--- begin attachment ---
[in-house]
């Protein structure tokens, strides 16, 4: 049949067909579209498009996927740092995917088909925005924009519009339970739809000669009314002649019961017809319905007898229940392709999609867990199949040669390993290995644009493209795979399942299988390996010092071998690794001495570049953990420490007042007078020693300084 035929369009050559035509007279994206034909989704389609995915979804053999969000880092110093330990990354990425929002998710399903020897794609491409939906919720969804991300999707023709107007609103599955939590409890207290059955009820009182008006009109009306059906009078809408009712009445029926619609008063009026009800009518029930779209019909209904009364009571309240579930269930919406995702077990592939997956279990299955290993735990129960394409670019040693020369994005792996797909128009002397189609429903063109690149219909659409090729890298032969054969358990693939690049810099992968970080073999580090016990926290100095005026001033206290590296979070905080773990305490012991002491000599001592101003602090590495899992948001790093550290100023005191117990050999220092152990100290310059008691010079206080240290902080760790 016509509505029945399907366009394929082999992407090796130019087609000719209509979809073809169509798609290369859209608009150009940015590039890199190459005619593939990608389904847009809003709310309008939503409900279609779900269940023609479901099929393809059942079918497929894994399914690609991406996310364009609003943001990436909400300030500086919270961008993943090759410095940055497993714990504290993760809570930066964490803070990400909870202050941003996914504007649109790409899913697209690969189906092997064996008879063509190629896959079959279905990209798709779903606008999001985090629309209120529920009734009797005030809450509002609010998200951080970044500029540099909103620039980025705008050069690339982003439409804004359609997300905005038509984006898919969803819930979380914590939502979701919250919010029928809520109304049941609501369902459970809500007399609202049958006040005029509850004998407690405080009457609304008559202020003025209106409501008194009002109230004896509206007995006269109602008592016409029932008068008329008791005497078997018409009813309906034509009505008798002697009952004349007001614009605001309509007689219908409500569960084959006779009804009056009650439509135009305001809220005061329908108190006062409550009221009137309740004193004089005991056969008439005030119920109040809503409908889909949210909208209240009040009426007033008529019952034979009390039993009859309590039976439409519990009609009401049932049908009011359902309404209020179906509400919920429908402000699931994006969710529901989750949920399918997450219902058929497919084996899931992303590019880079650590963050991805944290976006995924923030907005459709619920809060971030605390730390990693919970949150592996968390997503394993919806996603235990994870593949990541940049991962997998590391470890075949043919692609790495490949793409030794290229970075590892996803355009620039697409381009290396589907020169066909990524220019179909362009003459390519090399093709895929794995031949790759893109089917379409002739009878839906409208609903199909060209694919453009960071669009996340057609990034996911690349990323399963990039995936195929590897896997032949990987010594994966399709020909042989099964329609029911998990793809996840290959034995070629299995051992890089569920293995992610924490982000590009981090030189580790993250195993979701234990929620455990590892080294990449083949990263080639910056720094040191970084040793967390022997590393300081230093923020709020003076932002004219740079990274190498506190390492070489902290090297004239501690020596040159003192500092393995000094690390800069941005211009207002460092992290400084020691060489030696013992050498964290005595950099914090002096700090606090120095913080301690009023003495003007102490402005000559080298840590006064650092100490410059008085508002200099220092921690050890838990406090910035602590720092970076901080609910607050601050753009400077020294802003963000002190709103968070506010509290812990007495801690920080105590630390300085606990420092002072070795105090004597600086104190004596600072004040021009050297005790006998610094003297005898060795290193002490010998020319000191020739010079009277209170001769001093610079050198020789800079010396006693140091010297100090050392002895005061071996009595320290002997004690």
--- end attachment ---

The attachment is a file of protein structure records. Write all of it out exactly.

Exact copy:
[in-house]
């Protein structure tokens, strides 16, 4: 049949067909579209498009996927740092995917088909925005924009519009339970739809000669009314002649019961017809319905007898229940392709999609867990199949040669390993290995644009493209795979399942299988390996010092071998690794001495570049953990420490007042007078020693300084 035929369009050559035509007279994206034909989704389609995915979804053999969000880092110093330990990354990425929002998710399903020897794609491409939906919720969804991300999707023709107007609103599955939590409890207290059955009820009182008006009109009306059906009078809408009712009445029926619609008063009026009800009518029930779209019909209904009364009571309240579930269930919406995702077990592939997956279990299955290993735990129960394409670019040693020369994005792996797909128009002397189609429903063109690149219909659409090729890298032969054969358990693939690049810099992968970080073999580090016990926290100095005026001033206290590296979070905080773990305490012991002491000599001592101003602090590495899992948001790093550290100023005191117990050999220092152990100290310059008691010079206080240290902080760790 016509509505029945399907366009394929082999992407090796130019087609000719209509979809073809169509798609290369859209608009150009940015590039890199190459005619593939990608389904847009809003709310309008939503409900279609779900269940023609479901099929393809059942079918497929894994399914690609991406996310364009609003943001990436909400300030500086919270961008993943090759410095940055497993714990504290993760809570930066964490803070990400909870202050941003996914504007649109790409899913697209690969189906092997064996008879063509190629896959079959279905990209798709779903606008999001985090629309209120529920009734009797005030809450509002609010998200951080970044500029540099909103620039980025705008050069690339982003439409804004359609997300905005038509984006898919969803819930979380914590939502979701919250919010029928809520109304049941609501369902459970809500007399609202049958006040005029509850004998407690405080009457609304008559202020003025209106409501008194009002109230004896509206007995006269109602008592016409029932008068008329008791005497078997018409009813309906034509009505008798002697009952004349007001614009605001309509007689219908409500569960084959006779009804009056009650439509135009305001809220005061329908108190006062409550009221009137309740004193004089005991056969008439005030119920109040809503409908889909949210909208209240009040009426007033008529019952034979009390039993009859309590039976439409519990009609009401049932049908009011359902309404209020179906509400919920429908402000699931994006969710529901989750949920399918997450219902058929497919084996899931992303590019880079650590963050991805944290976006995924923030907005459709619920809060971030605390730390990693919970949150592996968390997503394993919806996603235990994870593949990541940049991962997998590391470890075949043919692609790495490949793409030794290229970075590892996803355009620039697409381009290396589907020169066909990524220019179909362009003459390519090399093709895929794995031949790759893109089917379409002739009878839906409208609903199909060209694919453009960071669009996340057609990034996911690349990323399963990039995936195929590897896997032949990987010594994966399709020909042989099964329609029911998990793809996840290959034995070629299995051992890089569920293995992610924490982000590009981090030189580790993250195993979701234990929620455990590892080294990449083949990263080639910056720094040191970084040793967390022997590393300081230093923020709020003076932002004219740079990274190498506190390492070489902290090297004239501690020596040159003192500092393995000094690390800069941005211009207002460092992290400084020691060489030696013992050498964290005595950099914090002096700090606090120095913080301690009023003495003007102490402005000559080298840590006064650092100490410059008085508002200099220092921690050890838990406090910035602590720092970076901080609910607050601050753009400077020294802003963000002190709103968070506010509290812990007495801690920080105590630390300085606990420092002072070795105090004597600086104190004596600072004040021009050297005790006998610094003297005898060795290193002490010998020319000191020739010079009277209170001769001093610079050198020789800079010396006693140091010297100090050392002895005061071996009595320290002997004690």